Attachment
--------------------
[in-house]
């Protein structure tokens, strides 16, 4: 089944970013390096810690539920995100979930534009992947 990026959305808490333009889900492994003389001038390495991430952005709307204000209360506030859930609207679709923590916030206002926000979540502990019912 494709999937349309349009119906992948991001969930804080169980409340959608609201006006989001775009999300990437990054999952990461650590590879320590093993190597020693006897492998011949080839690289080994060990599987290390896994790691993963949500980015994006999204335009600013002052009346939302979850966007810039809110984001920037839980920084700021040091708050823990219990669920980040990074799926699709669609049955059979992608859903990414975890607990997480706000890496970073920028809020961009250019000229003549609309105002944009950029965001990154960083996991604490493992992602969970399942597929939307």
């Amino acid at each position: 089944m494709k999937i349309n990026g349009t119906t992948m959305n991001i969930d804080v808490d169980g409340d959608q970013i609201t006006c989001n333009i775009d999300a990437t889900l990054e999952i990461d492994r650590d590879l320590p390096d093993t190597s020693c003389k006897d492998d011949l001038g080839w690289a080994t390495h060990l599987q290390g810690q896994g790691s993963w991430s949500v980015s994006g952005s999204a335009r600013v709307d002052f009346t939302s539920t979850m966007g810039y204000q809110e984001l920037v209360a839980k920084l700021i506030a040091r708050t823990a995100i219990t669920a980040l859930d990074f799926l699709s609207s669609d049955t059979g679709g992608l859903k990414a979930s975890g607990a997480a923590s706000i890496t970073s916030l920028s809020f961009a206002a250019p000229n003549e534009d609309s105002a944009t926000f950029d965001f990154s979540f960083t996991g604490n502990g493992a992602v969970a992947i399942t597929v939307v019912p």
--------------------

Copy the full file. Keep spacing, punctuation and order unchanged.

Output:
[in-house]
């Protein structure tokens, strides 16, 4: 089944970013390096810690539920995100979930534009992947 990026959305808490333009889900492994003389001038390495991430952005709307204000209360506030859930609207679709923590916030206002926000979540502990019912 494709999937349309349009119906992948991001969930804080169980409340959608609201006006989001775009999300990437990054999952990461650590590879320590093993190597020693006897492998011949080839690289080994060990599987290390896994790691993963949500980015994006999204335009600013002052009346939302979850966007810039809110984001920037839980920084700021040091708050823990219990669920980040990074799926699709669609049955059979992608859903990414975890607990997480706000890496970073920028809020961009250019000229003549609309105002944009950029965001990154960083996991604490493992992602969970399942597929939307």
């Amino acid at each position: 089944m494709k999937i349309n990026g349009t119906t992948m959305n991001i969930d804080v808490d169980g409340d959608q970013i609201t006006c989001n333009i775009d999300a990437t889900l990054e999952i990461d492994r650590d590879l320590p390096d093993t190597s020693c003389k006897d492998d011949l001038g080839w690289a080994t390495h060990l599987q290390g810690q896994g790691s993963w991430s949500v980015s994006g952005s999204a335009r600013v709307d002052f009346t939302s539920t979850m966007g810039y204000q809110e984001l920037v209360a839980k920084l700021i506030a040091r708050t823990a995100i219990t669920a980040l859930d990074f799926l699709s609207s669609d049955t059979g679709g992608l859903k990414a979930s975890g607990a997480a923590s706000i890496t970073s916030l920028s809020f961009a206002a250019p000229n003549e534009d609309s105002a944009t926000f950029d965001f990154s979540f960083t996991g604490n502990g493992a992602v969970a992947i399942t597929v939307v019912p």